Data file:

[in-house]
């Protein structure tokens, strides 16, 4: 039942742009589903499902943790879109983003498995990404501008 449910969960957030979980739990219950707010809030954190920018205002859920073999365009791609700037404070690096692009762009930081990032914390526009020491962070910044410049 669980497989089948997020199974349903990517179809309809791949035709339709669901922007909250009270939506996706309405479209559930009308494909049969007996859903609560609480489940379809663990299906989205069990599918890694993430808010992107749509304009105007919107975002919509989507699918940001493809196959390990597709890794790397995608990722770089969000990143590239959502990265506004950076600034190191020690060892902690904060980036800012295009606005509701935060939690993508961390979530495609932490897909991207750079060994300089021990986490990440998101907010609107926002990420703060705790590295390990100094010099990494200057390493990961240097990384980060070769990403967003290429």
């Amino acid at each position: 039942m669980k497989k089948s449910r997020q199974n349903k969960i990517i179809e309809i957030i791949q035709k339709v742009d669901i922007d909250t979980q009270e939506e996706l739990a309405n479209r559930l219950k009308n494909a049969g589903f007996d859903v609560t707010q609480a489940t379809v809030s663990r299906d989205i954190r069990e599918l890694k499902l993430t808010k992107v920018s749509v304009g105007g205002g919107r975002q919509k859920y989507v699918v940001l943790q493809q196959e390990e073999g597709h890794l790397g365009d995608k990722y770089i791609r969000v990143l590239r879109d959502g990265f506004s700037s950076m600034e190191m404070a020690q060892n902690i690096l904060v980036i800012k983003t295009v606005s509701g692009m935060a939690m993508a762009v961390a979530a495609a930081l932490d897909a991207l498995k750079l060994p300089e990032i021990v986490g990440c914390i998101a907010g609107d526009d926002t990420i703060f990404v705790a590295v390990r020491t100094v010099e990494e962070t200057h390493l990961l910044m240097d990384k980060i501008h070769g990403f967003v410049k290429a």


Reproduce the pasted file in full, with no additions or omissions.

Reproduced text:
[in-house]
């Protein structure tokens, strides 16, 4: 039942742009589903499902943790879109983003498995990404501008 449910969960957030979980739990219950707010809030954190920018205002859920073999365009791609700037404070690096692009762009930081990032914390526009020491962070910044410049 669980497989089948997020199974349903990517179809309809791949035709339709669901922007909250009270939506996706309405479209559930009308494909049969007996859903609560609480489940379809663990299906989205069990599918890694993430808010992107749509304009105007919107975002919509989507699918940001493809196959390990597709890794790397995608990722770089969000990143590239959502990265506004950076600034190191020690060892902690904060980036800012295009606005509701935060939690993508961390979530495609932490897909991207750079060994300089021990986490990440998101907010609107926002990420703060705790590295390990100094010099990494200057390493990961240097990384980060070769990403967003290429």
């Amino acid at each position: 039942m669980k497989k089948s449910r997020q199974n349903k969960i990517i179809e309809i957030i791949q035709k339709v742009d669901i922007d909250t979980q009270e939506e996706l739990a309405n479209r559930l219950k009308n494909a049969g589903f007996d859903v609560t707010q609480a489940t379809v809030s663990r299906d989205i954190r069990e599918l890694k499902l993430t808010k992107v920018s749509v304009g105007g205002g919107r975002q919509k859920y989507v699918v940001l943790q493809q196959e390990e073999g597709h890794l790397g365009d995608k990722y770089i791609r969000v990143l590239r879109d959502g990265f506004s700037s950076m600034e190191m404070a020690q060892n902690i690096l904060v980036i800012k983003t295009v606005s509701g692009m935060a939690m993508a762009v961390a979530a495609a930081l932490d897909a991207l498995k750079l060994p300089e990032i021990v986490g990440c914390i998101a907010g609107d526009d926002t990420i703060f990404v705790a590295v390990r020491t100094v010099e990494e962070t200057h390493l990961l910044m240097d990384k980060i501008h070769g990403f967003v410049k290429a």